Mouse NIH 3T3 cells were transfected as indicated
with pT/neo/HSV-TK (Fig. 2) with or without
pCMV(SB10). Two days post-transfection, the cells
were subcultured into medium containing 0.4 mg/ml
G418. At various times thereafter, the selection
medium was switched in some of the plates from
medium containing G418 alone to medium contain-
ing G418 plus 5 lg/ml ganciclovir. After 2 weeks of
incubation under selective conditions, drug-resistant
colonies were enumerated, and the percentage of
G418-resistant colonies that were resistant to both
drugs was calculated.
586 Converse et al.
2,4,7,9 and 11 for a total of 5 out of 14 clones in Fig. 7c) in comparison with G418
selection alone (clones 1--5, 7, 10, 13 and 14 for a total of 9 out of 12 clones in
Fig. 7d). These results provide molecular evidence for the effectiveness of ganciclovir
counterselection to favor transposition over random recombination in pT/neo/HSV-
TK transfected cells.
Co-delivery of Transposon and Transposase Components on the Same Plasmid
Facilitates Gene Transfer in Huh7 Human Hepatocarcinoma Cells
In all of the experiments described above, transposase function was provided by
co-transfection of a separate plasmid containing an SB10 transposase gene. Under
these conditions, different ratios of transposon/transposase are delivered to different
cells in the transfected cell population. Transposition rates are sensitive to the ratio
of SB transposon/transposase: too little transposase or too much transposase can
inhibit transposition (Hartl et al., 1997; Geurts et al., 2003). One way to assure
coordinate delivery of both transposon and transposase components is to introduce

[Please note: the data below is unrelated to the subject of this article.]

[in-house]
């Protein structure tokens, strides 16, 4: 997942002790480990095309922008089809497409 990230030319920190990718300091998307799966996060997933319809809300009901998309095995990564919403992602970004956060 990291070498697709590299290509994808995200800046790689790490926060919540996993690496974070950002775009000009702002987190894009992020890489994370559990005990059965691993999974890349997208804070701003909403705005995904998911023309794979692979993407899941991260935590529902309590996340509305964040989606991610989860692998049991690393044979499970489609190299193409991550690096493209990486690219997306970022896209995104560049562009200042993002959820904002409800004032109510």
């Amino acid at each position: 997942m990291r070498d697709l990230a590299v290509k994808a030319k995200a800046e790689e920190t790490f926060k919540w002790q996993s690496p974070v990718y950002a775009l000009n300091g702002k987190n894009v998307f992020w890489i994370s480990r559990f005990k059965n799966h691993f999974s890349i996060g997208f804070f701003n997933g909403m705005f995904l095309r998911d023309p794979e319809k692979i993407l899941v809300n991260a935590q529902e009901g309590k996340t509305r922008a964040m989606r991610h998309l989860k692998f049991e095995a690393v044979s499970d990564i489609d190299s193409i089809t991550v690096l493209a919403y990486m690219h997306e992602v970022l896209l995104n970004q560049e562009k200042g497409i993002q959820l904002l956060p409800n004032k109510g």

both as part of a single plasmid. We tested this approach in the human hepatocar-
cinoma cell line Huh7. Huh7 cells exhibited an extremely low transfection frequency
Fig. 7. Southern hybridization analysis of 3T3 cell clones isolated by positive or positive/negative
selection. NIH3T3 cell clones were isolated after co-transfection (as indicated) with subsequent
selection in medium containing G418 with or without ganciclovir as described in the legend to Fig.
6. DNA was isolated and subjected to Southern hybridization analysis after digestion with SacI
and SalI to identify random recombination vs. transposition events as described in the legend to
Fig. 4. Clones were isolated after co-transfection of pT/neo/HSV-TK with pCAT control plasmid
(a and b) or with pCMV(SB10) (c and d), with subsequent selection in medium containing either
G418 + Ganc (a and c) or G418 alone (b and d). pT/neo/HSV-TK plasmid DNA was included in a
and d as a positive control (P) for random recombination events. Clones were scored for random
recombination (R), transposition (T) or both (B) as described in the legend to Fig. 4.
587 Sleeping Beauty-Mediated Transposition
(less than 0.005%; Fig. 8), and interestingly co-transfection with pCMV(SB10) did
not bring about an increase in pT/neo-mediated G418-resistant colony formation. In
contrast, the frequency of drug-resistant colony-formation was increased 10-fold to
0.05% for Huh7 cells transfected with pT/neo/CMV(SB10), a plasmid containing
both the T/neo transposon as well as an SB transposase expression cassette.
WealsoconductedSouthern analysison G418-resistantHuh7clonesisolatedafter
transfection with pT/neo/CMV(SB10), pT/neo + pCMV(SB10), or pT/neo + pCAT
(Fig. 9). In contrast with our transposition results in A549 cells (Fig. 4) and 3T3 cells
(Fig. 7), Huh7 cells co-transfected with pT/neo plus pCMV(SB10) did not exhibit a